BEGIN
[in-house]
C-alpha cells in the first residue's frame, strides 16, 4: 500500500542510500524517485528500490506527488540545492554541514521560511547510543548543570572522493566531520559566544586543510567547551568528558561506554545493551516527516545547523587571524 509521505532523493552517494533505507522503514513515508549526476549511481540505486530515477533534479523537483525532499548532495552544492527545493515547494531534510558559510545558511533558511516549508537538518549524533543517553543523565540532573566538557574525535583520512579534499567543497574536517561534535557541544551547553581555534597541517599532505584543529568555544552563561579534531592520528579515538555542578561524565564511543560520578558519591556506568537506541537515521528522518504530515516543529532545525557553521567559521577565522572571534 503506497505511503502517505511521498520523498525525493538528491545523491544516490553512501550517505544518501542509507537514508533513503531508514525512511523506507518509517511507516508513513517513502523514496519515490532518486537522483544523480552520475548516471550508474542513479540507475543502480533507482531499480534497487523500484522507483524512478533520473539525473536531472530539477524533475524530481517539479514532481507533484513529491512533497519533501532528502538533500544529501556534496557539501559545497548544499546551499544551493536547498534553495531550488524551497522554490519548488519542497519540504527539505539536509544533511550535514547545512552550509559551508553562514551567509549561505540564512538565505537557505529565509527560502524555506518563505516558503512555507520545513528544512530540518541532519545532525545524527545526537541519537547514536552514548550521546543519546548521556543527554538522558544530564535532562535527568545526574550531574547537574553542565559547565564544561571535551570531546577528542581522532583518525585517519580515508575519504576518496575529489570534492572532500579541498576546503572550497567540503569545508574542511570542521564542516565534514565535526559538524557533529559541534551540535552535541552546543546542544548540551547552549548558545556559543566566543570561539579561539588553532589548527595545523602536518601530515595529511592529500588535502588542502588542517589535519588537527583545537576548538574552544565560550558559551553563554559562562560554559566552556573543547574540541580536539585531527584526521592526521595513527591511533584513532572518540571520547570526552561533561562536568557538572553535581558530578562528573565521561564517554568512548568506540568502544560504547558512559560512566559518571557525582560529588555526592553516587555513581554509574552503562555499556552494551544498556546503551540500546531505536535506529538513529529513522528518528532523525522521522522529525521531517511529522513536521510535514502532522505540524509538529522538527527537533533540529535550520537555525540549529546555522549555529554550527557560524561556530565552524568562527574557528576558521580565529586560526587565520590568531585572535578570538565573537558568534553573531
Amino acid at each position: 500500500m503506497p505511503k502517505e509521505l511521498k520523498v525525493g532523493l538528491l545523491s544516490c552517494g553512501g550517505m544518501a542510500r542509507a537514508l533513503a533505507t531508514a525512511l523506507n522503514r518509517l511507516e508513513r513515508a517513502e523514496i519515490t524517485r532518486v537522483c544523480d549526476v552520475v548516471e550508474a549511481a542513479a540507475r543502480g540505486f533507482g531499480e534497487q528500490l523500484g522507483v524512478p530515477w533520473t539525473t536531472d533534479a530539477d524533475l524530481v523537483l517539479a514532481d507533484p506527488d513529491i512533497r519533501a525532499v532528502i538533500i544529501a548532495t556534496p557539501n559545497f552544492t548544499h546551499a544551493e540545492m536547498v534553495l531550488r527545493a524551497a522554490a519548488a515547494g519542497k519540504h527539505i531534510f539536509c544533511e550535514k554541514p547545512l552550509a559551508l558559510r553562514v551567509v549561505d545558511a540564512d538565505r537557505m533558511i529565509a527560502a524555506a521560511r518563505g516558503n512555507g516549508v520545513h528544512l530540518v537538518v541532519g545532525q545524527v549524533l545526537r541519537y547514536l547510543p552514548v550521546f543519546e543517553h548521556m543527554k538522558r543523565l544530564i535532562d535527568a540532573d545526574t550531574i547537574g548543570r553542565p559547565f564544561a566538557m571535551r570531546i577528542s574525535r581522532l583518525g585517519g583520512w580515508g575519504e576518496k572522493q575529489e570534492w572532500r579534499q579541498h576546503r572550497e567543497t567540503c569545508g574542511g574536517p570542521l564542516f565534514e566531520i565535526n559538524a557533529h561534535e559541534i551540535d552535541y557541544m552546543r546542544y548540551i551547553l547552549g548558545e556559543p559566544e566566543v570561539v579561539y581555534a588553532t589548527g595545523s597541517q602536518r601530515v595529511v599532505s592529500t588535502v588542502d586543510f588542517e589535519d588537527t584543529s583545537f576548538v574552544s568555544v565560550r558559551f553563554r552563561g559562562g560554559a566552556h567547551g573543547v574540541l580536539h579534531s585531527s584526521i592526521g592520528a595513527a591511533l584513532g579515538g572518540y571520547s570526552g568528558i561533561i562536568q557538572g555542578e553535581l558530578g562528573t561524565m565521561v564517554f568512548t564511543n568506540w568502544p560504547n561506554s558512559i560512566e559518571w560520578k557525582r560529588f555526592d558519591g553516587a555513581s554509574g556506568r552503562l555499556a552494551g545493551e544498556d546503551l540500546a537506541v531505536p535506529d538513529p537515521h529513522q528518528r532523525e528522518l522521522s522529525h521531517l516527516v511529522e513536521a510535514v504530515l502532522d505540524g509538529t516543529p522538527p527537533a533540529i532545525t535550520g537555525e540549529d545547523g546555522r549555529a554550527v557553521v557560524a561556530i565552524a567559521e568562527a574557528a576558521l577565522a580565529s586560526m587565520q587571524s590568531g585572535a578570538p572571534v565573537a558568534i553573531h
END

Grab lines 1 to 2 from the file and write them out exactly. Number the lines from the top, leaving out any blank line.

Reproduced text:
[in-house]
C-alpha cells in the first residue's frame, strides 16, 4: 500500500542510500524517485528500490506527488540545492554541514521560511547510543548543570572522493566531520559566544586543510567547551568528558561506554545493551516527516545547523587571524 509521505532523493552517494533505507522503514513515508549526476549511481540505486530515477533534479523537483525532499548532495552544492527545493515547494531534510558559510545558511533558511516549508537538518549524533543517553543523565540532573566538557574525535583520512579534499567543497574536517561534535557541544551547553581555534597541517599532505584543529568555544552563561579534531592520528579515538555542578561524565564511543560520578558519591556506568537506541537515521528522518504530515516543529532545525557553521567559521577565522572571534 503506497505511503502517505511521498520523498525525493538528491545523491544516490553512501550517505544518501542509507537514508533513503531508514525512511523506507518509517511507516508513513517513502523514496519515490532518486537522483544523480552520475548516471550508474542513479540507475543502480533507482531499480534497487523500484522507483524512478533520473539525473536531472530539477524533475524530481517539479514532481507533484513529491512533497519533501532528502538533500544529501556534496557539501559545497548544499546551499544551493536547498534553495531550488524551497522554490519548488519542497519540504527539505539536509544533511550535514547545512552550509559551508553562514551567509549561505540564512538565505537557505529565509527560502524555506518563505516558503512555507520545513528544512530540518541532519545532525545524527545526537541519537547514536552514548550521546543519546548521556543527554538522558544530564535532562535527568545526574550531574547537574553542565559547565564544561571535551570531546577528542581522532583518525585517519580515508575519504576518496575529489570534492572532500579541498576546503572550497567540503569545508574542511570542521564542516565534514565535526559538524557533529559541534551540535552535541552546543546542544548540551547552549548558545556559543566566543570561539579561539588553532589548527595545523602536518601530515595529511592529500588535502588542502588542517589535519588537527583545537576548538574552544565560550558559551553563554559562562560554559566552556573543547574540541580536539585531527584526521592526521595513527591511533584513532572518540571520547570526552561533561562536568557538572553535581558530578562528573565521561564517554568512548568506540568502544560504547558512559560512566559518571557525582560529588555526592553516587555513581554509574552503562555499556552494551544498556546503551540500546531505536535506529538513529529513522528518528532523525522521522522529525521531517511529522513536521510535514502532522505540524509538529522538527527537533533540529535550520537555525540549529546555522549555529554550527557560524561556530565552524568562527574557528576558521580565529586560526587565520590568531585572535578570538565573537558568534553573531